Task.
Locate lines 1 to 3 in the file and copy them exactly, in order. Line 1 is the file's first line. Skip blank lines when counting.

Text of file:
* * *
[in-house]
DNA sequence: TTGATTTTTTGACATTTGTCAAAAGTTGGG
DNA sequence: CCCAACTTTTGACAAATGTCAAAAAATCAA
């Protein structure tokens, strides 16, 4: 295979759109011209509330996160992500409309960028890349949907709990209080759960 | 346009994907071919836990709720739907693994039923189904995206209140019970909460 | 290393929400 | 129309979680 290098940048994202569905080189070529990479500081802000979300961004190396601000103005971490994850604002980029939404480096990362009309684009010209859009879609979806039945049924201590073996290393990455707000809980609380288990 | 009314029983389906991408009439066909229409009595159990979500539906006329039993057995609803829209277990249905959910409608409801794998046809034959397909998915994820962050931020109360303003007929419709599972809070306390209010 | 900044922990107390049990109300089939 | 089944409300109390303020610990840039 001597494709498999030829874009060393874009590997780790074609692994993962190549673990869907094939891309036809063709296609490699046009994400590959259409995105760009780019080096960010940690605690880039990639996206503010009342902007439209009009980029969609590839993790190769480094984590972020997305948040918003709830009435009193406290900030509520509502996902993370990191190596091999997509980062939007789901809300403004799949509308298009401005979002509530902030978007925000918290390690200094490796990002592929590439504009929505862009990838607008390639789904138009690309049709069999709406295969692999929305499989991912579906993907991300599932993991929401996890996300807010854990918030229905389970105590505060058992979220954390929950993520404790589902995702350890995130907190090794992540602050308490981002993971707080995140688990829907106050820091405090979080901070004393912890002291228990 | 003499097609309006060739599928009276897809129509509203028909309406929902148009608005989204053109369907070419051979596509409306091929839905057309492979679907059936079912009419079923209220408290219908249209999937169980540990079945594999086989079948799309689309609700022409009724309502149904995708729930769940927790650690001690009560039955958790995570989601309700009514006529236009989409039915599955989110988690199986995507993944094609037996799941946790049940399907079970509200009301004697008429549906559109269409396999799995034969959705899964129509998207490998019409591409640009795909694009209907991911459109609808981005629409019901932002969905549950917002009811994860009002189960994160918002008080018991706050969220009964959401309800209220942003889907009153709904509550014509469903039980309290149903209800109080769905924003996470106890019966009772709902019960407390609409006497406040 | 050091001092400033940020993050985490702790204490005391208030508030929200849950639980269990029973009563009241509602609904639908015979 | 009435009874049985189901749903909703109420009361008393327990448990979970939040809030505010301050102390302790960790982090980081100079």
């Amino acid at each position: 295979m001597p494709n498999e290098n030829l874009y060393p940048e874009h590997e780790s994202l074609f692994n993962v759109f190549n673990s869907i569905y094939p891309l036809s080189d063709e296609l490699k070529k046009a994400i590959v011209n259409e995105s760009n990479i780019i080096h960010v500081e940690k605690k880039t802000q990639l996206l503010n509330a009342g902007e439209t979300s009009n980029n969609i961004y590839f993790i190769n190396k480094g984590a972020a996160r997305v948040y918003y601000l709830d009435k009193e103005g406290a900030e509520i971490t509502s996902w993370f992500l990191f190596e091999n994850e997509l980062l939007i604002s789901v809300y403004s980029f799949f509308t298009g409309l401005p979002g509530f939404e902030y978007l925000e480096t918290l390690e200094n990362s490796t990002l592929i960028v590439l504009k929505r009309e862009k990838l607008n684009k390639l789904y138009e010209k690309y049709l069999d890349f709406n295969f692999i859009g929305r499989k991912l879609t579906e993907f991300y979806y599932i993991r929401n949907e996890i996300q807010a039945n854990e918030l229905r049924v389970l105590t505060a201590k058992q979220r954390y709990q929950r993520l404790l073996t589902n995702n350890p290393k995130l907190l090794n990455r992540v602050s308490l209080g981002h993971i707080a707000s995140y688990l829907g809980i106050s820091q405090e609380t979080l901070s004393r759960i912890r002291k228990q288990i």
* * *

[in-house]
DNA sequence: TTGATTTTTTGACATTTGTCAAAAGTTGGG
DNA sequence: CCCAACTTTTGACAAATGTCAAAAAATCAA